Today I've had an early start, getting to Craig Cerrig Gleisiad in the Brecon Beacons with Mike to look for ring ouzels. At 8.30am it was already hot and before I had even got out of the car a beautiful singing tree pipit was serenading from a nearby tree. It took some work, but after a good walk we found some ring ouzels along with a spotted flycatcher, pied flycatcher, plenty of willow warblers, a cuckoo and a male bullfinch. On our way back we stopped off near Abergavenny and caught up with some whinchats, stonechats and a very rare warbler normally found on the Spanish Islands called a Marmora's warbler. We snatched some good views and heard its lovely song before it flew off into the heather!

Wednesday, 26 May 2010

Bristol Dinosaur job

Well, I'm three days into my new job as the Bristol Dinosaur Education Officer. I've got a nice office with four post-docs in the Will's Memorial Building - from one beautiful building to another!! The team I'll be working with are away at the moment but I've got plenty to be getting on with, especially looking at our offer for schools. Bristol has its very own dinosaur, called Thecodontosaurus or Theco for short and the three year project will enable the people of Bristol to learn all about the dinosaur and much more of course! Here's to the next three years!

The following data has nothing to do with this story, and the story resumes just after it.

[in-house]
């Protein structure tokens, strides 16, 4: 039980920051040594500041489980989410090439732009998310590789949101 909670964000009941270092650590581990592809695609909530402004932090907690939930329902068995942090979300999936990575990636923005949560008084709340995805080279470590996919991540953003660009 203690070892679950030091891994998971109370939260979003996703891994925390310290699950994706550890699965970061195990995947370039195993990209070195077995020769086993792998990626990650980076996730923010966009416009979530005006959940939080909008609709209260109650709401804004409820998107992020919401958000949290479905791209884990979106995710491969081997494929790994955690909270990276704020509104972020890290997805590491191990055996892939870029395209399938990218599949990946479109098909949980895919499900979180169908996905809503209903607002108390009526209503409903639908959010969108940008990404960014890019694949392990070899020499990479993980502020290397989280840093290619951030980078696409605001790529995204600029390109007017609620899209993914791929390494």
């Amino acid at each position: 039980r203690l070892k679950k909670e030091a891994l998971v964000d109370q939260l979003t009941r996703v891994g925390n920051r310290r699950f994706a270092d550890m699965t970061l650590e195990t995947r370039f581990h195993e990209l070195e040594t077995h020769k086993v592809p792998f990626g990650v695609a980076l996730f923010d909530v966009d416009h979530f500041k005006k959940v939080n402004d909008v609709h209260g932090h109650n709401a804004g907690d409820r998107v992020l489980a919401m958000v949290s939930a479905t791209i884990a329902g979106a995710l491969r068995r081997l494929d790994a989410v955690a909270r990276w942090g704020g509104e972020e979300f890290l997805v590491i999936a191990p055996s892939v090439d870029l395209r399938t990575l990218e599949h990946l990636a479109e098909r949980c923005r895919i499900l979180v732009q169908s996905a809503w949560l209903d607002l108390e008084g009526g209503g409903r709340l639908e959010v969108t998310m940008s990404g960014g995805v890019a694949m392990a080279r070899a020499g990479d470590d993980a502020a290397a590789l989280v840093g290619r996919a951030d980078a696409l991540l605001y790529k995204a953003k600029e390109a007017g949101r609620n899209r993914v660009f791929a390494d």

Sunday, 23 May 2010

Peregrines, BBC, Bioblitz and Naturetrek!

Wow - what a week it's been.

Not only was it my last week working for Bristol's Museums, Galleries & Archives, I also manage to fit in two days of tour leading on the Somerset Levels, ringing the Avon Gorge chicks (which was also filmed for BBC Springwatch) and be involved with Bristol's Bioblitz at Blaise Castle Estate.

The tour leading on the Levels was amazing. Myself and Charles Martin, on behalf of Naturetrek, took out 16 clients to Ham Wall, Shapwick and West Sedgemoor. Highlights include seeing 8 bitterns, hearing at least 8 different garden warblers, hearing at least 6 different cuckoos, a spotted flycatcher, a red kite and a displaying curlew! And the soundscapes and landscapes at this time of the year were just amazing.